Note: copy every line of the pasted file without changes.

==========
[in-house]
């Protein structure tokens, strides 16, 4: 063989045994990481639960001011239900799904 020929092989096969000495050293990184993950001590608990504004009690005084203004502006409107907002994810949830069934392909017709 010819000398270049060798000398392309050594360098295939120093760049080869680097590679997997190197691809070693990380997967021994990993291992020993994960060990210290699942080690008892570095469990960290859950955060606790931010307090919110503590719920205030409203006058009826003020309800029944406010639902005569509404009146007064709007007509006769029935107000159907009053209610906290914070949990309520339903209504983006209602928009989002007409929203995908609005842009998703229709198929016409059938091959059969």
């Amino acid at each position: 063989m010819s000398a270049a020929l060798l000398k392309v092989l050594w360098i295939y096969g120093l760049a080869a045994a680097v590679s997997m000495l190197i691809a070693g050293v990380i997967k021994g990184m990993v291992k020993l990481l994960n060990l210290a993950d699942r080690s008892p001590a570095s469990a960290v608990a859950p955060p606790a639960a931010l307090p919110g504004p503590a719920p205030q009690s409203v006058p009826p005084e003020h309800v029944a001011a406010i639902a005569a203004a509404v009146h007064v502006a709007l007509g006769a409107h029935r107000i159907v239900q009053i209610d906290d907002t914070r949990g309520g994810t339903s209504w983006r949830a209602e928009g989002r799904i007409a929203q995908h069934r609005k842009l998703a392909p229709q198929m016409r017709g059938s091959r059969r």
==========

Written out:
[in-house]
């Protein structure tokens, strides 16, 4: 063989045994990481639960001011239900799904 020929092989096969000495050293990184993950001590608990504004009690005084203004502006409107907002994810949830069934392909017709 010819000398270049060798000398392309050594360098295939120093760049080869680097590679997997190197691809070693990380997967021994990993291992020993994960060990210290699942080690008892570095469990960290859950955060606790931010307090919110503590719920205030409203006058009826003020309800029944406010639902005569509404009146007064709007007509006769029935107000159907009053209610906290914070949990309520339903209504983006209602928009989002007409929203995908609005842009998703229709198929016409059938091959059969």
């Amino acid at each position: 063989m010819s000398a270049a020929l060798l000398k392309v092989l050594w360098i295939y096969g120093l760049a080869a045994a680097v590679s997997m000495l190197i691809a070693g050293v990380i997967k021994g990184m990993v291992k020993l990481l994960n060990l210290a993950d699942r080690s008892p001590a570095s469990a960290v608990a859950p955060p606790a639960a931010l307090p919110g504004p503590a719920p205030q009690s409203v006058p009826p005084e003020h309800v029944a001011a406010i639902a005569a203004a509404v009146h007064v502006a709007l007509g006769a409107h029935r107000i159907v239900q009053i209610d906290d907002t914070r949990g309520g994810t339903s209504w983006r949830a209602e928009g989002r799904i007409a929203q995908h069934r609005k842009l998703a392909p229709q198929m016409r017709g059938s091959r059969r």